# Motor Parameter Estimation from Steady-State Models

Estimation of an induction motor's equivalent circuit parameters from steady-state models and manufacturer performance data is the most common approach for offline power system studies, e.g. dynamic motor starting, transient stability, etc [5].

## Parameter Estimation Problem

The characteristics of an induction motor are normally provided by manufacturers in the form of a standard set of performance parameters, with the following parameters being the most common:

- Nominal voltage, (V)
- Nominal frequency, (Hz)
- Rated asynchronous speed, (rpm)
- Rated (stator) current, (A)
- Rated mechanical power, (kW)
- Rated torque, (Nm)
- Full load power factor, (pu)
- Full load efficiency, (pu)
- Breakdown torque, (normalised)
- Locked rotor torque, (normalised)
- Locked rotor current, (pu)

We know that a set of equivalent circuit parameters can yield specific torque-speed and current-speed curves. So given a set of performance parameters that contain features on the torque-speed and current-speed curves (e.g. breakdown torque, locked-rotor current, etc), is it possible to determine the corresponding equivalent circuit parameters that yield these features? This is the crux of the parameter estimation problem and can be posed as follows - "How can the motor performance parameters be converted into equivalent circuit parameters?".

While all of the performance parameters in the above set can be used in an estimation procedure, there are actually only six indpendent magnitudes that can be formed from them: , , , , and [1]. These independent magnitudes will thus form the basis of the problem formulation, where the independent magnitudes calculated from the equivalent circuit are matched with the performance parameters supplied by the manufacturer.

The basic double cage model is used to illustrate how these six independent magnitudes can be calculated from the equivalent circuit model. Stator and rotor currents at slip "s" can be readily calculated from the equivalent circuit.

Quantities for per-unit active power , reactive power and power factor at slip "s" can be calculated as follows:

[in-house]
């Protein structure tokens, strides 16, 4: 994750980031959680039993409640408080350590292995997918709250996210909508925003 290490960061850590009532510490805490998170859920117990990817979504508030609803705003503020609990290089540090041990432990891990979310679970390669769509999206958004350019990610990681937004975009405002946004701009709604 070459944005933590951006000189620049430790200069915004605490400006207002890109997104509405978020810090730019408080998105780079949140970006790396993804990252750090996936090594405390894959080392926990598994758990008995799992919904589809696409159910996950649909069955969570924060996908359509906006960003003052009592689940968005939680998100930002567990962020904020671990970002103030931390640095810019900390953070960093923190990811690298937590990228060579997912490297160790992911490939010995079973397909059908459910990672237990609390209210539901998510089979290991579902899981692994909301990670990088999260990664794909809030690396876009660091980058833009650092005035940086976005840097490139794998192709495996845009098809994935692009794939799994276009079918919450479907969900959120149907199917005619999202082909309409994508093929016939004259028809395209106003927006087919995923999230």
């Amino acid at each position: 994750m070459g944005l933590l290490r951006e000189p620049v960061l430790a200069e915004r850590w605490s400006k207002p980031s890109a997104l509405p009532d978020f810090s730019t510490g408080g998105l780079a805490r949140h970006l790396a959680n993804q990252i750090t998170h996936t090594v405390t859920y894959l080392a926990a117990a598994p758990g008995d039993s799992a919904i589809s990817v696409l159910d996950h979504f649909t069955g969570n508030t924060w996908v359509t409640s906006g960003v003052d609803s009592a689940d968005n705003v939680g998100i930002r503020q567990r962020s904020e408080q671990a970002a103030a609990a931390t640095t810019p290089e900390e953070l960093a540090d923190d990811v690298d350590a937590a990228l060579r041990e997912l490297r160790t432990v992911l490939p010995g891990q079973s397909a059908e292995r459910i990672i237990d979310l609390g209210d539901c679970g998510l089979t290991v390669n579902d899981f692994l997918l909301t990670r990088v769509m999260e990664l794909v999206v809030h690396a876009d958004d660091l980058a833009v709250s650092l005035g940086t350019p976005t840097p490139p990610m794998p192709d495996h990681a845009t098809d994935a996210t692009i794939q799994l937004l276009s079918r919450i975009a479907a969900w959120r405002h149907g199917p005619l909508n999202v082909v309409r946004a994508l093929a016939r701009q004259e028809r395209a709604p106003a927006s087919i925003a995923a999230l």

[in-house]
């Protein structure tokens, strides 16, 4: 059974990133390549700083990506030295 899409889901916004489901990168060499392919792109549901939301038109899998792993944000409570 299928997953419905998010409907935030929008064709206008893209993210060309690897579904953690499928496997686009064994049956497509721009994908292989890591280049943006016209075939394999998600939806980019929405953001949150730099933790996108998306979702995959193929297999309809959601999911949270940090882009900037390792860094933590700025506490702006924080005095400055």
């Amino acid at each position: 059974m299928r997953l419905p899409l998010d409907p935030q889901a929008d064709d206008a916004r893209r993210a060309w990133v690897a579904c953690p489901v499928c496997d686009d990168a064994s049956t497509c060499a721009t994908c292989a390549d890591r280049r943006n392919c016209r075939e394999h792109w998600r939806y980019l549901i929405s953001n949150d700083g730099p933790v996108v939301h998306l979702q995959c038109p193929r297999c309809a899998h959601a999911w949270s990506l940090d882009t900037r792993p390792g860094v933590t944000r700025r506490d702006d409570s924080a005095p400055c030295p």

Nominal speed and full load slip is calculated as follows:

where is the number of motor poles

- is the nominal frequency (Hz)
- is the asynchronous speed at full load (rpm)

Calculating the slip at maximum torque is found by solving the equation:

(Under the condition that the second derivative )

In the double cage model, the solution to this equation is not trivial and it is more convenient to use an estimate, e.g. based on an interval search between s=0 and s=0.5.

## Problem Formulation Ignoring Core Losses

### Single Cage Model (Ignoring Core Losses)

In the single cage model, the locked rotor torque and locked rotor current are not used because the single cage model does not have enough degrees of freedom to capture both the starting and breakdown torque characteristics without introducing significant errors [1]. As a result, it is more commonplace to only consider the breakdown torque in the single cage model and simply ignore the torque and current characteristics at locked rotor. For wound-rotor motors, this yields sufficiently accurate results (i.e. in terms of the resulting torque-speed curve). However, a single-cage model is unable to accurately model the torque-speed characteristics of squirrel cage motors, especially those with deep bars.

Without taking into account core losses, the full load motor efficiency also cannot be used. Therefore, there are only three independent parameters that can be used in the problem formulation: , and .